Nature, art deco and Chinese heritage converge in this modern Suzhou villa

Nature, art deco and Chinese heritage converge in this modern Suzhou villa

This modern Suzhou villa by T.K. Chu Design creates grandeur on a domestic scale

Weaving together tradition and modernity, nature and the manmade world, Villa Homespun Philosophy is the brainchild of Taiwan-based practice T.K. Chu Design and local developer China Railway Construction Real Estate. This modern Suzhou villa’s architecture and interior design draw on Chinese heritage and the idyllic city’s history and culture, distilling their essence into a modern domestic space that feels contemporary, richly layered and luxurious. 

The house is situated a stone’s throw from the city’s World Heritage Site, the Humble Administrator’s Garden, a green expanse of miniature landscapes and water features. Taking their cues from this context, the designers composed a villa that ‘pays tribute to the Chinese traditional garden culture’. 

‘The sinuous curves of the inner space are meant to create a dreamscape, reminding us of the pace of nature and the poetic spirit of literati gardens,’ explains architect and studio head T.K. Chu. This philosophy is also true in the project’s outdoor areas, where water elements and stone arrangements at the entrance garden and internal courtyard reference period Chinese painting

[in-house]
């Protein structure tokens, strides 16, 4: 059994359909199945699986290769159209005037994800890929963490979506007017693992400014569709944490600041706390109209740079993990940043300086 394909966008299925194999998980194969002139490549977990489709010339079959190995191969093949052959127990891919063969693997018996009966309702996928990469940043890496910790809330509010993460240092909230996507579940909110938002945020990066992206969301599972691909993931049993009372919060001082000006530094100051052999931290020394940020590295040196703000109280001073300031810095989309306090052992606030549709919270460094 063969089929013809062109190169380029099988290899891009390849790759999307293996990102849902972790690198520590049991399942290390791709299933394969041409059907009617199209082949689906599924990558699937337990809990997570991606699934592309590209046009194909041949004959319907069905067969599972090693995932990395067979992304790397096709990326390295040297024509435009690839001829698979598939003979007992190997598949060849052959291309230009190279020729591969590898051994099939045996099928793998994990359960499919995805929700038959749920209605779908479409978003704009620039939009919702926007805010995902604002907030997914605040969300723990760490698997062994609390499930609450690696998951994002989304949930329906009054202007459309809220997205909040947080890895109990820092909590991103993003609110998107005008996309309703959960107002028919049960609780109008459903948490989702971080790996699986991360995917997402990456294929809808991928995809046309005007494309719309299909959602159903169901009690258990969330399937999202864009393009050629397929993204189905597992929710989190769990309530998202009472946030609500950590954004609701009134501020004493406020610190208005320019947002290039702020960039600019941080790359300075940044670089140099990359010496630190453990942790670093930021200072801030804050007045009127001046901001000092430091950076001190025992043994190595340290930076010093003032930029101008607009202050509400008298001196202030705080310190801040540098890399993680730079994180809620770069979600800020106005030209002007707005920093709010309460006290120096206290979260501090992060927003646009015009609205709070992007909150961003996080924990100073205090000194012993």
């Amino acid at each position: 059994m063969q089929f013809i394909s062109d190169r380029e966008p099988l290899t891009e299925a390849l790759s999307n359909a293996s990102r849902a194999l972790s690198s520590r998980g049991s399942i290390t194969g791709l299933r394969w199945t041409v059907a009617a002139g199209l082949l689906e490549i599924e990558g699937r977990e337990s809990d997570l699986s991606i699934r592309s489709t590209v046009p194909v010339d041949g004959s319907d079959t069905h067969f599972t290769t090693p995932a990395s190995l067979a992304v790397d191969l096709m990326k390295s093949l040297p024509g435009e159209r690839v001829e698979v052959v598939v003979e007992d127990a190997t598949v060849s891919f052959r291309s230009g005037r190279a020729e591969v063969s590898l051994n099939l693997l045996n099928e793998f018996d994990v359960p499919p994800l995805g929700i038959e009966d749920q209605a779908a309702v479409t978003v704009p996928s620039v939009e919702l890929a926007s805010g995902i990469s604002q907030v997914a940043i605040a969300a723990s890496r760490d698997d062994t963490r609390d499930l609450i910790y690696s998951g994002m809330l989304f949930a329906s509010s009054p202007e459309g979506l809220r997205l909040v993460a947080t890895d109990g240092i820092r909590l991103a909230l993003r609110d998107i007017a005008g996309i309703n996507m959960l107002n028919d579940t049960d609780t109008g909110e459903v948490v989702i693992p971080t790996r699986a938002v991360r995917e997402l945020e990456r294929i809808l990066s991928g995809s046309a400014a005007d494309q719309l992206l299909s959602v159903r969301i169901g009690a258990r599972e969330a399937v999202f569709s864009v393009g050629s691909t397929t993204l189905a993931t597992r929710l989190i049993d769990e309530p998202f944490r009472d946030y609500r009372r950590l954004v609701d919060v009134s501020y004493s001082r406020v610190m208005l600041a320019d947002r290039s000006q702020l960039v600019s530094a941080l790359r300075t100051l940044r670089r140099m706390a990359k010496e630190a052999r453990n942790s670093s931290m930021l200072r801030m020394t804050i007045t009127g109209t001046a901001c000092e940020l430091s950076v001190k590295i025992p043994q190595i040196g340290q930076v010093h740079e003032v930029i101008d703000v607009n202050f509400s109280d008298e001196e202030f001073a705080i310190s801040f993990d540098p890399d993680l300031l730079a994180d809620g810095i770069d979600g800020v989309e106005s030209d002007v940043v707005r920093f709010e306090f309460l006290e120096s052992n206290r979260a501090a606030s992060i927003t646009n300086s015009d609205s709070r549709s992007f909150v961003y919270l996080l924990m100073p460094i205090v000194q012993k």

Villa Homespun Philosophy by T.K. Chu Design exterior

Chu’s signature style often includes nods to art deco, which he blends with modern forms and materials, moulding refined, original interiors. The same approach was followed here. As a result, Villa Homespun Philosophy’s four levels (two above ground and two below) offer clean, geometric designs with attention to detail and a sense of grandeur – yet on an appropriate, domestic scale. 

The colour white becomes a main feature in the architecture throughout, as it’s the ‘typical colour of Suzhou’, Chu points out. It is contrasted by colour accents in the furniture pieces that add playfulness and personality to the different rooms. Meanwhile, ‘the stainless-steel corrugated plates, and water-shaped ceilings, furniture and decorations bring out a shimmering effect and conjure up a vision of a Chinese watertown’, continues the architect. 

Indeed, nature references and landscapes are a constant in this interior. Chu describes a ‘cloud-shaped’ internal balcony in the lower level gallery space, a green wall and decor that was chosen so as to ‘form a miniature world’. Past and present, indoors and outdoors converge in this sophisticated interior design. §

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